Elvis Presley continues to be remembered and celebrated long after his death, and on Friday, 29 November, the King of Rock & Roll was honoured yet again at the Rock and Roll Hall of Fame and Museum in Cleveland, Ohio. Featuring a number of personal items loaned from Graceland, his Memphis mansion and now a permanent museum dedicated to Elvis, the new exhibit looks to pay tribute to Elvis and show off some of his more extravagant tastes and hopefully some things that will be new to a number of fans.
Elvis has had a long association with the R&RHoF
Inducted into the Rock & Roll Hall of Fame in 1986, Elvis' posthumous association with the organisation has been a regular occurrence, with the current exhibition the latest in a long succession of exhibits honouring the King. The opening of the exhibit came in tandem with the launch of Elvis Presley Enterprises, the new company set up to manage all of the late icon's business assets, including Graceland, and to conduct business on his behalf. The company was founded by his widow, Priscilla Presley.
The display features more than 40 different items once belonging to Elvis, all of which have been loaned from Graceland. Among the items includes a walnut-size 41-carat ruby and diamond ring, a 25.5-carat opal ring and a sapphire pinkie ring Billboard reports, as well as an ID bracelet, his 1975 custom made SuperTrike motorcycle and various mementos from his days in military service.
Visitors from across the globe flocked to Cleveland for the opening of the exhibit, with people queuing for hours to get a glimpse of what was on offer. As well as video montages and purpose-built displays, the exhibit included a number of costumes worn on stage by the King and items taken from some of his shows, including he script for a 1968 NBC special and a souvenir menu for his 1971 show in Lake Tahoe.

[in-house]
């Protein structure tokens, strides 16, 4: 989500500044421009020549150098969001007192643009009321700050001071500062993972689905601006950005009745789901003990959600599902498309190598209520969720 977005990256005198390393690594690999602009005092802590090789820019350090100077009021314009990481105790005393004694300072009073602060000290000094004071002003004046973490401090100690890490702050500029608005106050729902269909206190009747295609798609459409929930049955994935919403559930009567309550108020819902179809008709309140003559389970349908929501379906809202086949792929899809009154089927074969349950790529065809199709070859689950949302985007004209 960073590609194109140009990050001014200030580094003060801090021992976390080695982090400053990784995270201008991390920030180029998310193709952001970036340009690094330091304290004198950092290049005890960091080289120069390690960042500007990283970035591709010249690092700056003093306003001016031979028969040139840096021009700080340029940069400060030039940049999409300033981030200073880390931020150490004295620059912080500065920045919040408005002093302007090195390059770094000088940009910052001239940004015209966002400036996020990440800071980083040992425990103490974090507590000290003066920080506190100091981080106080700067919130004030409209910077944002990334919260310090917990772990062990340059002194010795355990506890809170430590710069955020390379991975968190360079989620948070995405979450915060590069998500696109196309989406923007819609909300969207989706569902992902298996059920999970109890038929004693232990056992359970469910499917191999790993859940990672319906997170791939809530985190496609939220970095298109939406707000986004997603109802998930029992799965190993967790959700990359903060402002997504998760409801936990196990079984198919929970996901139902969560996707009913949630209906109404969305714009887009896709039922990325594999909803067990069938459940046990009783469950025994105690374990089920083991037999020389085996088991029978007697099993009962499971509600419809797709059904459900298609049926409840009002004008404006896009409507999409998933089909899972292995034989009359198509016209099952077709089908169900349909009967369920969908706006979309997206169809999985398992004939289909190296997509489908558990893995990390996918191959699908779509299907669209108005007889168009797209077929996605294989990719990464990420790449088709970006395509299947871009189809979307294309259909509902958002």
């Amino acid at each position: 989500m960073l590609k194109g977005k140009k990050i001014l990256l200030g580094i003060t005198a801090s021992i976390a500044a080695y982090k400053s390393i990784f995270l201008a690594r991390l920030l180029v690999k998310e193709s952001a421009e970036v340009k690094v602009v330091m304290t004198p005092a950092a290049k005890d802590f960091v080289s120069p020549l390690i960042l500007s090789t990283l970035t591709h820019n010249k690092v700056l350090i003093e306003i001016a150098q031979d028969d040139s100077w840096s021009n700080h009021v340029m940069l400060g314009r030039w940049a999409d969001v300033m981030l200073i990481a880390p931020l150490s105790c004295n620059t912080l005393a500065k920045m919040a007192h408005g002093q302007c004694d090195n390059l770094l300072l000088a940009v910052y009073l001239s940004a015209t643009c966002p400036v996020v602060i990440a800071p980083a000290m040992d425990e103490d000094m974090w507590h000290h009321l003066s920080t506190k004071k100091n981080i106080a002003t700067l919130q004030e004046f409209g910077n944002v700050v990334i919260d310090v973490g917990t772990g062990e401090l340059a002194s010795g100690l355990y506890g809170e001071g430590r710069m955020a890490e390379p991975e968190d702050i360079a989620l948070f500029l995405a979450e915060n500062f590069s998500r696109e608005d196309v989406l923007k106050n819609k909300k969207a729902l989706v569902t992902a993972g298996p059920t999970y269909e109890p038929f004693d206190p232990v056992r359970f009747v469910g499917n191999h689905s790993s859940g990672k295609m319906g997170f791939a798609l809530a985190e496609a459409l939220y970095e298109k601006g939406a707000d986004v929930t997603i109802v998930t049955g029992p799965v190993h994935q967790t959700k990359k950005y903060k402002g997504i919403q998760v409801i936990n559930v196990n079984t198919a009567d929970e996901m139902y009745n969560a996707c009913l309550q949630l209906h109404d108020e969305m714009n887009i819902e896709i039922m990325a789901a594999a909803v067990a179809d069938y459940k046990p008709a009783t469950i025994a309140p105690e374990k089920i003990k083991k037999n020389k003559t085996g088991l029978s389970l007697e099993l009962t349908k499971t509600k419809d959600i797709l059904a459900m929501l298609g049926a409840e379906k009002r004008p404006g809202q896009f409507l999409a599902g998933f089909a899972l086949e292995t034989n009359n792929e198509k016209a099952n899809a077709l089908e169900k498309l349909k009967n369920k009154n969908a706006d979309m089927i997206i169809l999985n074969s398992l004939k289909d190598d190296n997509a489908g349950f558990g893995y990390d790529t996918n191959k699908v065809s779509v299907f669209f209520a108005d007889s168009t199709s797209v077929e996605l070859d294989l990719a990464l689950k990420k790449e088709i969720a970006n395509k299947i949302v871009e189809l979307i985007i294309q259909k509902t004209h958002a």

The military memorabilia took up a considerable amount of the exhibition, with newspaper headlines from the time he was drafted in 1958 at Fort Chaffee, Arkansas adorning the walls. Other items include his fatigue shirt, his induction orders, his signed receipt for an M1 rifle and a collection of photographs from the time.
"We're using it as a chance to introduce some really iconic artifacts and also to change up the exhibition space. It's more than just a refresh," said rock hall president and CEO Greg Harris. "We all know Elvis didn't invent rock 'n' roll. He was the shot heard 'round the world for everybody to embrace it and be moved by it."
Elvis will continue to be remembered for years to come